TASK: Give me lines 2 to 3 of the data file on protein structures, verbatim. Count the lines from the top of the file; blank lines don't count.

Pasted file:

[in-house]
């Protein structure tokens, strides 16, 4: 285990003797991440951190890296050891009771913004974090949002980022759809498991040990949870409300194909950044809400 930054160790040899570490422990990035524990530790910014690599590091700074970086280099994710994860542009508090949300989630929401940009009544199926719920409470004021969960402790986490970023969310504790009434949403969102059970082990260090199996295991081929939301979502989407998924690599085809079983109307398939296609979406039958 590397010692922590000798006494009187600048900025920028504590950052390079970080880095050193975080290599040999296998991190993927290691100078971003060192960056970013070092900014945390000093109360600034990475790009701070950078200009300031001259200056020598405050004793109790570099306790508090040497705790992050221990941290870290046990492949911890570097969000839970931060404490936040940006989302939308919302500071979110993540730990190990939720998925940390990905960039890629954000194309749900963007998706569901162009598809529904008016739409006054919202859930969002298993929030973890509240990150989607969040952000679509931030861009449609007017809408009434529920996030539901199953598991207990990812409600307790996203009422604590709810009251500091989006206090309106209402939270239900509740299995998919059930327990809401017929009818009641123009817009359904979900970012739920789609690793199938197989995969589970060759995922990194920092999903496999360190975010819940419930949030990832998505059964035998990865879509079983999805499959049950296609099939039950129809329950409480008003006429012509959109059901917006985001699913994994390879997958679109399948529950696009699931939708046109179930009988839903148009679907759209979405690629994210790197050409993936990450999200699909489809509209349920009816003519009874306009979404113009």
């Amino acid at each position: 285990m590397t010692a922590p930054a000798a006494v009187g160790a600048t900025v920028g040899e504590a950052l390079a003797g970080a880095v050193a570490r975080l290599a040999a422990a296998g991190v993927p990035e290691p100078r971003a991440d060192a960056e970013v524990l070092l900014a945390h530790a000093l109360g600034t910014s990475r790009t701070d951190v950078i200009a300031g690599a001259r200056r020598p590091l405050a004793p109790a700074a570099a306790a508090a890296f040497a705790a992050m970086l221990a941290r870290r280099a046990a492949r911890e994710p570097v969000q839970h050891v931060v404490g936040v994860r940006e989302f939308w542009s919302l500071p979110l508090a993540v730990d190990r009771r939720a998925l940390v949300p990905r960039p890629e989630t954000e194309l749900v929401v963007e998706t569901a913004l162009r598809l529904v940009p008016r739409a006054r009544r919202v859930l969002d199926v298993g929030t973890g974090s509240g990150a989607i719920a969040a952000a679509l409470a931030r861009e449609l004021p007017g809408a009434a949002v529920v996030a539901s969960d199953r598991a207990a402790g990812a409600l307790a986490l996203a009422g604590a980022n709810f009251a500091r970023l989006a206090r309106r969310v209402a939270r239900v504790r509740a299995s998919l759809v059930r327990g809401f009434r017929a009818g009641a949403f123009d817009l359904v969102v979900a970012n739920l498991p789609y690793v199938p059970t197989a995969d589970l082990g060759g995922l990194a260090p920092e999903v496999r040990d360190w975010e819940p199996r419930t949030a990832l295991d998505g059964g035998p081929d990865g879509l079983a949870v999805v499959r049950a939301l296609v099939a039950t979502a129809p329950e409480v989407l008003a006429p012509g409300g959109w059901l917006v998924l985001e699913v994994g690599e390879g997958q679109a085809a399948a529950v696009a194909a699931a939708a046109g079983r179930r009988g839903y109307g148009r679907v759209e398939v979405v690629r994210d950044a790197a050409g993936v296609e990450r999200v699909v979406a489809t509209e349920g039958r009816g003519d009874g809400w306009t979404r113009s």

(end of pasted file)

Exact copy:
């Protein structure tokens, strides 16, 4: 285990003797991440951190890296050891009771913004974090949002980022759809498991040990949870409300194909950044809400 930054160790040899570490422990990035524990530790910014690599590091700074970086280099994710994860542009508090949300989630929401940009009544199926719920409470004021969960402790986490970023969310504790009434949403969102059970082990260090199996295991081929939301979502989407998924690599085809079983109307398939296609979406039958 590397010692922590000798006494009187600048900025920028504590950052390079970080880095050193975080290599040999296998991190993927290691100078971003060192960056970013070092900014945390000093109360600034990475790009701070950078200009300031001259200056020598405050004793109790570099306790508090040497705790992050221990941290870290046990492949911890570097969000839970931060404490936040940006989302939308919302500071979110993540730990190990939720998925940390990905960039890629954000194309749900963007998706569901162009598809529904008016739409006054919202859930969002298993929030973890509240990150989607969040952000679509931030861009449609007017809408009434529920996030539901199953598991207990990812409600307790996203009422604590709810009251500091989006206090309106209402939270239900509740299995998919059930327990809401017929009818009641123009817009359904979900970012739920789609690793199938197989995969589970060759995922990194920092999903496999360190975010819940419930949030990832998505059964035998990865879509079983999805499959049950296609099939039950129809329950409480008003006429012509959109059901917006985001699913994994390879997958679109399948529950696009699931939708046109179930009988839903148009679907759209979405690629994210790197050409993936990450999200699909489809509209349920009816003519009874306009979404113009």
């Amino acid at each position: 285990m590397t010692a922590p930054a000798a006494v009187g160790a600048t900025v920028g040899e504590a950052l390079a003797g970080a880095v050193a570490r975080l290599a040999a422990a296998g991190v993927p990035e290691p100078r971003a991440d060192a960056e970013v524990l070092l900014a945390h530790a000093l109360g600034t910014s990475r790009t701070d951190v950078i200009a300031g690599a001259r200056r020598p590091l405050a004793p109790a700074a570099a306790a508090a890296f040497a705790a992050m970086l221990a941290r870290r280099a046990a492949r911890e994710p570097v969000q839970h050891v931060v404490g936040v994860r940006e989302f939308w542009s919302l500071p979110l508090a993540v730990d190990r009771r939720a998925l940390v949300p990905r960039p890629e989630t954000e194309l749900v929401v963007e998706t569901a913004l162009r598809l529904v940009p008016r739409a006054r009544r919202v859930l969002d199926v298993g929030t973890g974090s509240g990150a989607i719920a969040a952000a679509l409470a931030r861009e449609l004021p007017g809408a009434a949002v529920v996030a539901s969960d199953r598991a207990a402790g990812a409600l307790a986490l996203a009422g604590a980022n709810f009251a500091r970023l989006a206090r309106r969310v209402a939270r239900v504790r509740a299995s998919l759809v059930r327990g809401f009434r017929a009818g009641a949403f123009d817009l359904v969102v979900a970012n739920l498991p789609y690793v199938p059970t197989a995969d589970l082990g060759g995922l990194a260090p920092e999903v496999r040990d360190w975010e819940p199996r419930t949030a990832l295991d998505g059964g035998p081929d990865g879509l079983a949870v999805v499959r049950a939301l296609v099939a039950t979502a129809p329950e409480v989407l008003a006429p012509g409300g959109w059901l917006v998924l985001e699913v994994g690599e390879g997958q679109a085809a399948a529950v696009a194909a699931a939708a046109g079983r179930r009988g839903y109307g148009r679907v759209e398939v979405v690629r994210d950044a790197a050409g993936v296609e990450r999200v699909v979406a489809t509209e349920g039958r009816g003519d009874g809400w306009t979404r113009s």